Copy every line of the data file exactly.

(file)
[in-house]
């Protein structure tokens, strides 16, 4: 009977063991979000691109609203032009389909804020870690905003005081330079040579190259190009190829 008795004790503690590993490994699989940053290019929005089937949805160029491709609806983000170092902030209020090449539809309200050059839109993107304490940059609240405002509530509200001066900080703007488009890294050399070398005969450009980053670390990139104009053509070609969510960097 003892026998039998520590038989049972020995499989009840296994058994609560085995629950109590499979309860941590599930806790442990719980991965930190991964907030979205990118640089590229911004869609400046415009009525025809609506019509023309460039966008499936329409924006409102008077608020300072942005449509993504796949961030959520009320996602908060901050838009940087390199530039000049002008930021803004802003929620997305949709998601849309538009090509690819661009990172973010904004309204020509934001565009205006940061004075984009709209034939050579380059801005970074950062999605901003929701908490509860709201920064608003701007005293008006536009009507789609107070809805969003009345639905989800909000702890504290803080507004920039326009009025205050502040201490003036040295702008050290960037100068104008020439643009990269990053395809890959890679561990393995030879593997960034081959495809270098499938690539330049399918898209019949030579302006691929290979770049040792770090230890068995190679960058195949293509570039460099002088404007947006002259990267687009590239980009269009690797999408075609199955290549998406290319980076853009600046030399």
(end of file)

[in-house]
């Protein structure tokens, strides 16, 4: 009977063991979000691109609203032009389909804020870690905003005081330079040579190259190009190829 008795004790503690590993490994699989940053290019929005089937949805160029491709609806983000170092902030209020090449539809309200050059839109993107304490940059609240405002509530509200001066900080703007488009890294050399070398005969450009980053670390990139104009053509070609969510960097 003892026998039998520590038989049972020995499989009840296994058994609560085995629950109590499979309860941590599930806790442990719980991965930190991964907030979205990118640089590229911004869609400046415009009525025809609506019509023309460039966008499936329409924006409102008077608020300072942005449509993504796949961030959520009320996602908060901050838009940087390199530039000049002008930021803004802003929620997305949709998601849309538009090509690819661009990172973010904004309204020509934001565009205006940061004075984009709209034939050579380059801005970074950062999605901003929701908490509860709201920064608003701007005293008006536009009507789609107070809805969003009345639905989800909000702890504290803080507004920039326009009025205050502040201490003036040295702008050290960037100068104008020439643009990269990053395809890959890679561990393995030879593997960034081959495809270098499938690539330049399918898209019949030579302006691929290979770049040792770090230890068995190679960058195949293509570039460099002088404007947006002259990267687009590239980009269009690797999408075609199955290549998406290319980076853009600046030399």